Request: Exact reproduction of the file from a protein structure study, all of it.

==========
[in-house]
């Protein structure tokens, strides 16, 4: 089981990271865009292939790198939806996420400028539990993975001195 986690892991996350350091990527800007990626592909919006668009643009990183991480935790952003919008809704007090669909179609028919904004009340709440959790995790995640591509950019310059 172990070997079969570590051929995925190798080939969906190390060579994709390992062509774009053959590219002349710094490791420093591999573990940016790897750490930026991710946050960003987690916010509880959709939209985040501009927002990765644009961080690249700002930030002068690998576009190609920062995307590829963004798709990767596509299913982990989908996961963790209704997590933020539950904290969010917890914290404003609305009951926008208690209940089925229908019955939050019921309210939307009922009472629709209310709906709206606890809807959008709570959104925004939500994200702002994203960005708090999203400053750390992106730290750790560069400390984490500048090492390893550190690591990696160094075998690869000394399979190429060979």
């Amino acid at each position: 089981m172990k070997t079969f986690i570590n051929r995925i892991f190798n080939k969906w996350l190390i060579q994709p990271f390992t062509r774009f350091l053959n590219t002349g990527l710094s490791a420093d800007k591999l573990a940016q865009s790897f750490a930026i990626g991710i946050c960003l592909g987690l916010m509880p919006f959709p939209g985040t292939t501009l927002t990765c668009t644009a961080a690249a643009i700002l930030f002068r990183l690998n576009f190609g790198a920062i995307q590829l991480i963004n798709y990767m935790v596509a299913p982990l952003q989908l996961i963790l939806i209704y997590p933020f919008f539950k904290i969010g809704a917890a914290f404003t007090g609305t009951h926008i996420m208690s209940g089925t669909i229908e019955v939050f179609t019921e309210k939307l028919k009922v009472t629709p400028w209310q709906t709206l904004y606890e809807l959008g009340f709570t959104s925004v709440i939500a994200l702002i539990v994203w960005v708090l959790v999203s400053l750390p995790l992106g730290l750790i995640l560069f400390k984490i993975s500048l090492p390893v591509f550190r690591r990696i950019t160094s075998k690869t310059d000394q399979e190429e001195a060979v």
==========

[in-house]
């Protein structure tokens, strides 16, 4: 089981990271865009292939790198939806996420400028539990993975001195 986690892991996350350091990527800007990626592909919006668009643009990183991480935790952003919008809704007090669909179609028919904004009340709440959790995790995640591509950019310059 172990070997079969570590051929995925190798080939969906190390060579994709390992062509774009053959590219002349710094490791420093591999573990940016790897750490930026991710946050960003987690916010509880959709939209985040501009927002990765644009961080690249700002930030002068690998576009190609920062995307590829963004798709990767596509299913982990989908996961963790209704997590933020539950904290969010917890914290404003609305009951926008208690209940089925229908019955939050019921309210939307009922009472629709209310709906709206606890809807959008709570959104925004939500994200702002994203960005708090999203400053750390992106730290750790560069400390984490500048090492390893550190690591990696160094075998690869000394399979190429060979």
């Amino acid at each position: 089981m172990k070997t079969f986690i570590n051929r995925i892991f190798n080939k969906w996350l190390i060579q994709p990271f390992t062509r774009f350091l053959n590219t002349g990527l710094s490791a420093d800007k591999l573990a940016q865009s790897f750490a930026i990626g991710i946050c960003l592909g987690l916010m509880p919006f959709p939209g985040t292939t501009l927002t990765c668009t644009a961080a690249a643009i700002l930030f002068r990183l690998n576009f190609g790198a920062i995307q590829l991480i963004n798709y990767m935790v596509a299913p982990l952003q989908l996961i963790l939806i209704y997590p933020f919008f539950k904290i969010g809704a917890a914290f404003t007090g609305t009951h926008i996420m208690s209940g089925t669909i229908e019955v939050f179609t019921e309210k939307l028919k009922v009472t629709p400028w209310q709906t709206l904004y606890e809807l959008g009340f709570t959104s925004v709440i939500a994200l702002i539990v994203w960005v708090l959790v999203s400053l750390p995790l992106g730290l750790i995640l560069f400390k984490i993975s500048l090492p390893v591509f550190r690591r990696i950019t160094s075998k690869t310059d000394q399979e190429e001195a060979v």